Over the years, each of your albums has taught me a different lesson to get over certain stages of my life. After graduating college, I struggled with finding what career path to take. I’ve always been extremely shy, and it was hard for me to put myself out there, to take risks I’d never taken before. I still remember though what you said on your “Fearless” album. That being fearless doesn’t mean not being afraid, but rather, it means taking on those challenges despite your fears.

And so, I decided to stop hiding. I went to grad school and pursued something I wanted to do. I stepped out of my comfort zone, out of the familiar and into the unknown.

Grad school was another time in my life that I had to learn how to speak up. I couldn’t just sit back anymore and be the quiet girl at the back of the classroom. I had to give presentations, and I had to learn how to voice my opinions to professors and classmates. Of course, that’s when your album, “Speak Now” was released. And that is precisely what I decided to do.

When “Red” was released, I was at another crossroads in life. I was eager to find a job, disappointed that I had come across far too many frogs but still no prince, and distressed because though I was semi-content with the food industry as a career choice, part of me still longed to drop everything and pursue a full-time career in writing novels.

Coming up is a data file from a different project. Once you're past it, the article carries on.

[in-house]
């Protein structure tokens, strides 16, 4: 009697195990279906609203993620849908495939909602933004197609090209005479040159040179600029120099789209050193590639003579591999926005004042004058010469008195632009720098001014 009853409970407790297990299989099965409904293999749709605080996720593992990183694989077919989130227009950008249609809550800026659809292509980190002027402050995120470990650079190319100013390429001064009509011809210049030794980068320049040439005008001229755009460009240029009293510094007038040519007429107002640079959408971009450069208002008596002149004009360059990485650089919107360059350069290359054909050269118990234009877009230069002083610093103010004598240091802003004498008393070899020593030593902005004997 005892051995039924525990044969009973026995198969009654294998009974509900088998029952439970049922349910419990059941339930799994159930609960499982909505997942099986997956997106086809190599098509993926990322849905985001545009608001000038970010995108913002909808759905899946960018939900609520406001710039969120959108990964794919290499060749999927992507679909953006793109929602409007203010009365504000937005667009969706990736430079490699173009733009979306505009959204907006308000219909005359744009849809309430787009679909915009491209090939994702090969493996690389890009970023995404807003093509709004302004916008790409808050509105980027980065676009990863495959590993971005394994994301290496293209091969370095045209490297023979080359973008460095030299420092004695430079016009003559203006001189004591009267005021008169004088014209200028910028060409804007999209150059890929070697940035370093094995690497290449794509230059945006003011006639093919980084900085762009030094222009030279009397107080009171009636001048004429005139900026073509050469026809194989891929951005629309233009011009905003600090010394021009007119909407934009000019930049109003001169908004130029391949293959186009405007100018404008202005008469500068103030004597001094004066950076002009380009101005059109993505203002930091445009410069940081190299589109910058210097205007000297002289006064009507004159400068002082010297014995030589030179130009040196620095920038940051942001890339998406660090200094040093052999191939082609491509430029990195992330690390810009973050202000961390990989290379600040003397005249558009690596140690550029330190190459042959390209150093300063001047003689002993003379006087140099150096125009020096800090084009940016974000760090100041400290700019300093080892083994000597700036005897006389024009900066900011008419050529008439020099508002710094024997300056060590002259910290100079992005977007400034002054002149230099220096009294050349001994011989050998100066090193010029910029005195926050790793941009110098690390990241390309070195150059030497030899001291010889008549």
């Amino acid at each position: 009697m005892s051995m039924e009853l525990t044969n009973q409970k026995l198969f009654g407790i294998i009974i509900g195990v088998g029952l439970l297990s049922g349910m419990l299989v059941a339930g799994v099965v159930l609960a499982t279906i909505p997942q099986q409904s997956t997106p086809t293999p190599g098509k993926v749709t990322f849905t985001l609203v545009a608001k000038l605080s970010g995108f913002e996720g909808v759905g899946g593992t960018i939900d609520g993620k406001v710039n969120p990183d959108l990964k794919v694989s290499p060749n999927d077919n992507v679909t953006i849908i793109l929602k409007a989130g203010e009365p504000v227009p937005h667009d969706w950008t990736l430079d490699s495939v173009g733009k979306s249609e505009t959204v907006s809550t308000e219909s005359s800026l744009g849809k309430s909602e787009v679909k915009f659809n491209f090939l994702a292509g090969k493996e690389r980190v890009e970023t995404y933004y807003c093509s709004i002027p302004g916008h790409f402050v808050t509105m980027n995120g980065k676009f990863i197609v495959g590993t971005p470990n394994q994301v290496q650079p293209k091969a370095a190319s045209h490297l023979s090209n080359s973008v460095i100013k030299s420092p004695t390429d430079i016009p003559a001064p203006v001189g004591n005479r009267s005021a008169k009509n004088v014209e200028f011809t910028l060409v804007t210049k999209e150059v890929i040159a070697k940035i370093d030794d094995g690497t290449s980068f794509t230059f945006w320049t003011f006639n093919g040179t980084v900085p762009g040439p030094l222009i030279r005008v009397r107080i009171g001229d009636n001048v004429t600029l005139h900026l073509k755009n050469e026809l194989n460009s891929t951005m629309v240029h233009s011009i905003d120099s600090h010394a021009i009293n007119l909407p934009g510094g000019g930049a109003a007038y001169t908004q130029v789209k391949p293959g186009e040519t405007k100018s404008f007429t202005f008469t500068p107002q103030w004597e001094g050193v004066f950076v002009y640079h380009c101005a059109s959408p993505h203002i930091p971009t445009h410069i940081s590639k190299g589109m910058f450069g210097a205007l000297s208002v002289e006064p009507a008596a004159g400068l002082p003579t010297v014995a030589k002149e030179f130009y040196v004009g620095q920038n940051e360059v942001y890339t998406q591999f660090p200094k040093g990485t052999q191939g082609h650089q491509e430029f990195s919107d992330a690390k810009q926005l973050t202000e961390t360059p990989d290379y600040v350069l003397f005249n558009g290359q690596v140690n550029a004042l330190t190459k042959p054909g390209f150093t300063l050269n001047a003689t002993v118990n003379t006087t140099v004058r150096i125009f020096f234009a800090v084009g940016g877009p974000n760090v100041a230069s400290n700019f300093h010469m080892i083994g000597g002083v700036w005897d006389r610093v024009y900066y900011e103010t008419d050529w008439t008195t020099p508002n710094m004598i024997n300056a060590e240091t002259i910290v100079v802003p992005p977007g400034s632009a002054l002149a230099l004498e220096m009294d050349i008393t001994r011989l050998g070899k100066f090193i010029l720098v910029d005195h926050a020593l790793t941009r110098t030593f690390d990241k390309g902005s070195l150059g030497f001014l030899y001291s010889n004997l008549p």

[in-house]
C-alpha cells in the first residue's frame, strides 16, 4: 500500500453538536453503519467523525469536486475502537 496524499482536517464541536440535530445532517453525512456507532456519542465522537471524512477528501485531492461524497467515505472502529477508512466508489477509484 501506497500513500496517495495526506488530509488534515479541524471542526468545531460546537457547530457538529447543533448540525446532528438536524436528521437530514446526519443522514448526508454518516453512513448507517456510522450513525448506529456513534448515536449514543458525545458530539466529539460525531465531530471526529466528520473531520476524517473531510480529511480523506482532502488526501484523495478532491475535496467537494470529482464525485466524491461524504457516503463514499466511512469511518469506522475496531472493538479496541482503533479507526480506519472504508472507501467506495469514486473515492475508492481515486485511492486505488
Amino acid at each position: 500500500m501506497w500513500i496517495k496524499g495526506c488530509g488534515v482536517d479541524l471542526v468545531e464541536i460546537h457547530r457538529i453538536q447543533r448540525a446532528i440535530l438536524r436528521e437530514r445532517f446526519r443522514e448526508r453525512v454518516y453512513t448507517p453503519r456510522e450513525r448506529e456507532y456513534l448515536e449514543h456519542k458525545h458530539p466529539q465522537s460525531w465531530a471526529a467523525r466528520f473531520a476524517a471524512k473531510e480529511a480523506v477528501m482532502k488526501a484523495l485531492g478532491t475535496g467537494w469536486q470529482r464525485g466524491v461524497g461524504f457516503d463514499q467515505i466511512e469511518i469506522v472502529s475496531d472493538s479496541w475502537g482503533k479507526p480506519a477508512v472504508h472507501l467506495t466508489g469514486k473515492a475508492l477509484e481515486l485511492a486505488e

Having graduated and being unemployed, I had a lot of time to write and reflect. All of my emotions came out on paper, honest emotions that would probably have scared and offended my family and best of friends.

So when the critics continued to lash out on you, when the media repeatedly made fun of your dating life, I cried furiously. Each song you wrote was a moment in time that you lived and felt and experienced, and you conveyed it with honesty, from your point of view. Sure, the other people involved in those moments of time had their points of view, but your songs were not written by them. They were written by you, and you had the right to express yourself with every word and emotion you experienced in that moment.

I appreciated your honesty because it helped me move forward as well. So much of “Red” was about the heartbreaks of lost love, and I could relate to that deep, searing pain. You see, part of me still couldn’t forget that horrible experience in college. I’d been subconsciously trying to hold onto the memories of a guy who had moved on long ago. Over the years, I had unknowingly been comparing every guy I met to him, and that prevented me from giving perfectly nice guys a chance. I knew it was time to stop thinking of a boy who no longer deserved my thoughts and my attention. Probably never deserved it.